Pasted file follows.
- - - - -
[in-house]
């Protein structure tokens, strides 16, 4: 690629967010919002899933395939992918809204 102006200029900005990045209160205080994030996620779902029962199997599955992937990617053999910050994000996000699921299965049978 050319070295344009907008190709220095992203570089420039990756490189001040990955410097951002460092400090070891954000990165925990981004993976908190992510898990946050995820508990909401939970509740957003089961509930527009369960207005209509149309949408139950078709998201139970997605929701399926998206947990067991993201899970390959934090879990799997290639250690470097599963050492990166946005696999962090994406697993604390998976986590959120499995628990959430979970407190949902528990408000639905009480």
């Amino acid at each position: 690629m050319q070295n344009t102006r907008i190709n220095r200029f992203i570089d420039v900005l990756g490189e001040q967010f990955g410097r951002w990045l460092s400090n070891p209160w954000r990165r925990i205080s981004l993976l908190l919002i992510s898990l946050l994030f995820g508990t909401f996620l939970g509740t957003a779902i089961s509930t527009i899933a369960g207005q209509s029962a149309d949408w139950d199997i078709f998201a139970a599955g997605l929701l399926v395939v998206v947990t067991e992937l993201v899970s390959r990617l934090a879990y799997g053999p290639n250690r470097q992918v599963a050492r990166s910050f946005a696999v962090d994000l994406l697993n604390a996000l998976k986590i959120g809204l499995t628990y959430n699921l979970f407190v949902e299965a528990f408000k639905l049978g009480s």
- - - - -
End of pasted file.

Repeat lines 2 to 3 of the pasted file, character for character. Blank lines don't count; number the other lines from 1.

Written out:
């Protein structure tokens, strides 16, 4: 690629967010919002899933395939992918809204 102006200029900005990045209160205080994030996620779902029962199997599955992937990617053999910050994000996000699921299965049978 050319070295344009907008190709220095992203570089420039990756490189001040990955410097951002460092400090070891954000990165925990981004993976908190992510898990946050995820508990909401939970509740957003089961509930527009369960207005209509149309949408139950078709998201139970997605929701399926998206947990067991993201899970390959934090879990799997290639250690470097599963050492990166946005696999962090994406697993604390998976986590959120499995628990959430979970407190949902528990408000639905009480």
């Amino acid at each position: 690629m050319q070295n344009t102006r907008i190709n220095r200029f992203i570089d420039v900005l990756g490189e001040q967010f990955g410097r951002w990045l460092s400090n070891p209160w954000r990165r925990i205080s981004l993976l908190l919002i992510s898990l946050l994030f995820g508990t909401f996620l939970g509740t957003a779902i089961s509930t527009i899933a369960g207005q209509s029962a149309d949408w139950d199997i078709f998201a139970a599955g997605l929701l399926v395939v998206v947990t067991e992937l993201v899970s390959r990617l934090a879990y799997g053999p290639n250690r470097q992918v599963a050492r990166s910050f946005a696999v962090d994000l994406l697993n604390a996000l998976k986590i959120g809204l499995t628990y959430n699921l979970f407190v949902e299965a528990f408000k639905l049978g009480s």